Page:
Justice is possible; it just needs people working together

Economic decisions in developed nations can have negative effects in faraway nations, unless people speak out to prevent them.

Economic decisions in developed nations can have negative effects in faraway nations, unless people speak out to prevent them.

April 22, 2013

When people think injustice cannot be overcome, it is important to look at the things in history that have changed, says the research and advocacy officer for Development and Peace.

Molly Kane says that in the 19th century, many Christians believed slavery was divinely ordained and that slaves were not capable of being human. In societies dependent on slavery, the practice was seen to be normal.

It was only a small minority of Christians who believed that slavery was an abomination and had to be ended, Kane said in an interview.

But those people, many of whom were women or didn't own property and thus couldn't vote, took action. "They said there was blood in sugar," she said, and they boycotted it.

Meanwhile, slaves living on plantations were also resisting their condition.

Those forces worked together to bring an end to slavery, she said.

Today, we need to ask what it means to love our neighbour in this historical situation, Kane said. "Love is not just a fuzzy teddy bear."

The parable of the Good Samaritan talks about a man who was beaten and left to die on a road. But, she said, if people are constantly being beaten along that road, we need to look at the conditions on the road. "Take the perspective of love a little bit deeper."

Molly Kane

Molly Kane

Likewise, if a bully is sitting on top of a little boy in a playground, it is of no use to tell the boy, "Empower yourself." "You have to do something about the bully."

Part of Development and Peace's job since its foundation in 1967 has been to educate Canadian Catholics. And when the organization's partners in developing nations heard that its funding had been severely cut, they urged it, "Don't cut your education work," she said.

People who donate money to Development and Peace (CCODP) often want to see it go directly to the poor. But sometimes, that is not the best approach.

In 1999 in the African nation of Ghana, local poultry farmers met 95 per cent of the needs of their domestic market, Kane said. Two years later, the local industry had collapsed, only meeting 11 per cent of the domestic need.


What happened?

Far away in the Netherlands, the government had been heavily subsidizing its own poultry industry, leading to over-production. Frozen chicken pieces produced in the Netherlands were dumped into Ghana at prices below the cost of production in Ghana.

Moreover, because of a debt-reduction agreement with the International Monetary Fund, Ghana was not allowed to impose import tariffs to stop the dumping. "This was called a poverty reduction strategy" by the IMF, she said, because it meant the poor in Ghana could buy more chicken.

In 2003, the parliament in Ghana finally imposed tariffs on poultry of 20 to 40 per cent. However, the IMF would not let the country implement the tariffs. So poultry producers took the issue to Ghana's supreme court, which ordered the government to implement its own law.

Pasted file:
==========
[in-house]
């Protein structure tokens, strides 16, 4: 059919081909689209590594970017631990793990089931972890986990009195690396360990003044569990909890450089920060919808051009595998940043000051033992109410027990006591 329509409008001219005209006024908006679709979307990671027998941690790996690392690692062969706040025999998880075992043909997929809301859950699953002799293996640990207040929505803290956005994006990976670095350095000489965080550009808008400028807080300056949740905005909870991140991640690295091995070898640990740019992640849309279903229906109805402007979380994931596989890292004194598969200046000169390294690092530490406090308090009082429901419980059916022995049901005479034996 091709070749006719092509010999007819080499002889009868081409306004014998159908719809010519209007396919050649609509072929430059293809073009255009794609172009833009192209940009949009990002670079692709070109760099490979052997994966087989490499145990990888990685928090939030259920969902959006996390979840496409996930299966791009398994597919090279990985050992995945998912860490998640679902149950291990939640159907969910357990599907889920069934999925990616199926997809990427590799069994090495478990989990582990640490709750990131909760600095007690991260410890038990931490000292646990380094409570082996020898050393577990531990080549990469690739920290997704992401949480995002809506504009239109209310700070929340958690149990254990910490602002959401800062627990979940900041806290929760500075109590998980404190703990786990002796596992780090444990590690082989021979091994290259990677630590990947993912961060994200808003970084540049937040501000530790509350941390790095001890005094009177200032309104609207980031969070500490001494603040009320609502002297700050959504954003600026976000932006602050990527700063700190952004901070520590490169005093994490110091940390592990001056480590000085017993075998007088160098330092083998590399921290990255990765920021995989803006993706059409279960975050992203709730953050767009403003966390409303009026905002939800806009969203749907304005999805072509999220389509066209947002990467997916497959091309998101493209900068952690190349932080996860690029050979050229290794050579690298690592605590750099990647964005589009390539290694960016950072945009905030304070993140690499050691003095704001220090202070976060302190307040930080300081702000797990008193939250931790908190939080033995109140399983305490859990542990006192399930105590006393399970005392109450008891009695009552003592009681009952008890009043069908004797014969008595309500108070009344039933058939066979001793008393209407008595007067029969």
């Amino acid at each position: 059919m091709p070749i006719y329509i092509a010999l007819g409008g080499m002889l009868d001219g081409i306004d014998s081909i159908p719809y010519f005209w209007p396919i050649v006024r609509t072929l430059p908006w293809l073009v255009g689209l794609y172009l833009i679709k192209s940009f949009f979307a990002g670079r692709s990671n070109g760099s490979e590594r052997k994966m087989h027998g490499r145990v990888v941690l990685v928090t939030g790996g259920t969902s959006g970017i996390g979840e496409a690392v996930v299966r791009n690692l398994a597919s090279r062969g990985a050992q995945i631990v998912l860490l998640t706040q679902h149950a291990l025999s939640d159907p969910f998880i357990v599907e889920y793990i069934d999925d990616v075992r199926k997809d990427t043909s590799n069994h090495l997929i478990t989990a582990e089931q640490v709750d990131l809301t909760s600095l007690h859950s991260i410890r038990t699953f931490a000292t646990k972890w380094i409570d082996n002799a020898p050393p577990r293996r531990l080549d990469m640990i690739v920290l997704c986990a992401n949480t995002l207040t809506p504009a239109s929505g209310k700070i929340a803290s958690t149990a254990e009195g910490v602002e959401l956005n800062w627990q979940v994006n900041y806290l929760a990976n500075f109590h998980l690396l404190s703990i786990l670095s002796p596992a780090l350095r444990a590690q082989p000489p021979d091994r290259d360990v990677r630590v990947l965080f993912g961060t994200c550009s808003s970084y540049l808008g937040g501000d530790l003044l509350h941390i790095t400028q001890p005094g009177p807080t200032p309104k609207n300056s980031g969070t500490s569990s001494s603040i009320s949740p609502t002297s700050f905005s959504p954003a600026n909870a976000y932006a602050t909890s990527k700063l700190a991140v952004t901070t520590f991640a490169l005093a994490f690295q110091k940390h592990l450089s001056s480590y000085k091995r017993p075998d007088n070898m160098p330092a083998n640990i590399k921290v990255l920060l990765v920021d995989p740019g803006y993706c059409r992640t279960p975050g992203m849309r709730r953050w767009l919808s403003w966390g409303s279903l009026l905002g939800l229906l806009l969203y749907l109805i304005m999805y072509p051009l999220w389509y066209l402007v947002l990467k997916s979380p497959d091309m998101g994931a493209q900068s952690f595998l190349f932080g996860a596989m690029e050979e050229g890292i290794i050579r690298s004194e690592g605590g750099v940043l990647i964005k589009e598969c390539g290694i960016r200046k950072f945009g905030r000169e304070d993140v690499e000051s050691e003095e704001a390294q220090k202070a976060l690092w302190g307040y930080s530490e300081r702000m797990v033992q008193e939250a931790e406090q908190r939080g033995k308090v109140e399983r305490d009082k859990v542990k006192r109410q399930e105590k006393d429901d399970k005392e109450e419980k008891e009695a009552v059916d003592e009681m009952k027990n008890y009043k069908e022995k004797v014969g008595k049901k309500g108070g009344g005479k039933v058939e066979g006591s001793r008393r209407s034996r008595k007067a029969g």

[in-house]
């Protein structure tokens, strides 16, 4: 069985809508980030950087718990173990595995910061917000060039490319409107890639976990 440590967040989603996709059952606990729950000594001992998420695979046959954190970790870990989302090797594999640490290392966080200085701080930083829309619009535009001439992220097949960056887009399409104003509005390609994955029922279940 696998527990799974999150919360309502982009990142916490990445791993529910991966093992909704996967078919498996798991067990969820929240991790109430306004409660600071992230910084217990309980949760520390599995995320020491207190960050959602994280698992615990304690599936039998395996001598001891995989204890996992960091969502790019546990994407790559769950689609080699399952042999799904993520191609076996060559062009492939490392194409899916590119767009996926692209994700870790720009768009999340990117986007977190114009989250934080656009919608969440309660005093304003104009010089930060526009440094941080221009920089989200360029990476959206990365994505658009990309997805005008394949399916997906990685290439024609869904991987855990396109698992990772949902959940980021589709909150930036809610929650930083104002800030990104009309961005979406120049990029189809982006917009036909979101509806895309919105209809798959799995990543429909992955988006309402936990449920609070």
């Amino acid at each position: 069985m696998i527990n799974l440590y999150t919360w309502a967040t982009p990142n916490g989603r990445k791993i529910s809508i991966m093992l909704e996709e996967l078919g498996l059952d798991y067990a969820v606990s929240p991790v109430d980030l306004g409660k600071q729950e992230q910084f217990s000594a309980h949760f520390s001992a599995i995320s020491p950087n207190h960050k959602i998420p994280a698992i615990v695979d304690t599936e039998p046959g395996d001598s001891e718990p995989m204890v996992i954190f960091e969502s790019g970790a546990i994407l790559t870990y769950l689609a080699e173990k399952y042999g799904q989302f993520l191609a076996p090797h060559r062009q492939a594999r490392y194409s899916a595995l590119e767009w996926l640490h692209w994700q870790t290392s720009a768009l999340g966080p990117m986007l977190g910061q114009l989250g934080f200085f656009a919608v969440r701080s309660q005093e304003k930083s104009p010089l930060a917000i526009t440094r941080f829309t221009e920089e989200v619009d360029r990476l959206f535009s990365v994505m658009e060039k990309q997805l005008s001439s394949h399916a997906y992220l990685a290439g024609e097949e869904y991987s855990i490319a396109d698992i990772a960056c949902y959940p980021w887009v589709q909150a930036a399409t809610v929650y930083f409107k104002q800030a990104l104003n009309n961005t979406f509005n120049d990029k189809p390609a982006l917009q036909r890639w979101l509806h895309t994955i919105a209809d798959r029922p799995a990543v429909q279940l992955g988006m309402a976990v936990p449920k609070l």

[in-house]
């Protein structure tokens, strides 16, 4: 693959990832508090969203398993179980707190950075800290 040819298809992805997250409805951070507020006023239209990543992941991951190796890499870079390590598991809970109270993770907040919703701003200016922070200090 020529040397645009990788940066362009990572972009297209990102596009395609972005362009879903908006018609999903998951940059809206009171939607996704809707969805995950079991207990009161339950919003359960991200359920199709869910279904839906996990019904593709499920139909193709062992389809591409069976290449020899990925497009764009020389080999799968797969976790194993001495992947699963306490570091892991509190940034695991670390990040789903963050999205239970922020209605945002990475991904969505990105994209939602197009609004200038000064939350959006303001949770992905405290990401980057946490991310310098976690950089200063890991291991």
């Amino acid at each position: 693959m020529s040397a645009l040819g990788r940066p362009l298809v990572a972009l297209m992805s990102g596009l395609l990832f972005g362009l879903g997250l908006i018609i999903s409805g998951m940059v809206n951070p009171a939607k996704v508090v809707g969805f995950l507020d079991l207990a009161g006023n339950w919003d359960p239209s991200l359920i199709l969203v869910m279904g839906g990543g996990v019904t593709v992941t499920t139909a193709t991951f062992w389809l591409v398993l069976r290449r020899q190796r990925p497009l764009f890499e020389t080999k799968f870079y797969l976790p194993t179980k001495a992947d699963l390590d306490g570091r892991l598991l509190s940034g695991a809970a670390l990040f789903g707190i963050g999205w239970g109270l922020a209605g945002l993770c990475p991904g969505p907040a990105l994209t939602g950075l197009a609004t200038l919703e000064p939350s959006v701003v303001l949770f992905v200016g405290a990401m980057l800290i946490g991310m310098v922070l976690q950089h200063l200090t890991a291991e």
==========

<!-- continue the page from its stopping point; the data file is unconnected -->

However, other forces in Ghana persuaded the government to then repeal its own law.

In such a case, Kane said, it would be naïve of a development organization to come into the country with a plan to teach Ghanaians to raise chickens.

What the story shows, she says, is the need for people in developed nations to examine how their actions affect the conditions of life in the developing world.

"People should be the architects of their own lives, but we can create conditions that make it difficult for them."


In the face of the problems in the world, it can be overwhelming to know what to do to overcome those problems, she said.

A first step is education; a second is working together with other people who have the same values.

Kane, who began work with CCODP in October, was in Edmonton in early April as part of what she called a cross-country "listening project" to hear the views of Development and Peace members.

She is, she said, impressed with its authenticity as a grassroots Canadian Catholic organization. In many provinces, such as Alberta, Development and Peace has only one staffperson. If the organization is not too active in some parishes, it is a centre of activity in others.

"A lot is happening just because people want to make it happen."

CCODP gives Catholics an opportunity to learn and to take action without doing it alone, she said. It is a unique organization because of its large membership base and because its members are so devoted that they carry out their work with little administrative support.

It is also well connected in the developing world, she said. It was the partners of Development and Peace who came to the organization and asked it to challenge the negative effects Canadian mining companies are having in their countries.

Canada today, Kane said, is no longer seen in the developing world as a benevolent nation. In the international community, it is no longer seen as being on the side of developing nations or of environmental stewardship.


However, change can happen, she said. The jubilee campaign against foreign debt in the late 1990s increased popular understanding and helped bring about change. Today, a similar initiative is needed on the issue of ecological destruction.

The people who are paying the biggest price are those who have had the least to do with causing the problem, Kane said. Pope Francis and his commitment to the poor, for example, may be a catalyst in spurring people's energy to deal with that issue.

In the face of serious problems, Development and Peace has to communicate a hopeful face. "Let us postpone our pessimism for better times," she said, quoting the Uruguayan writer Eduardo Galleano.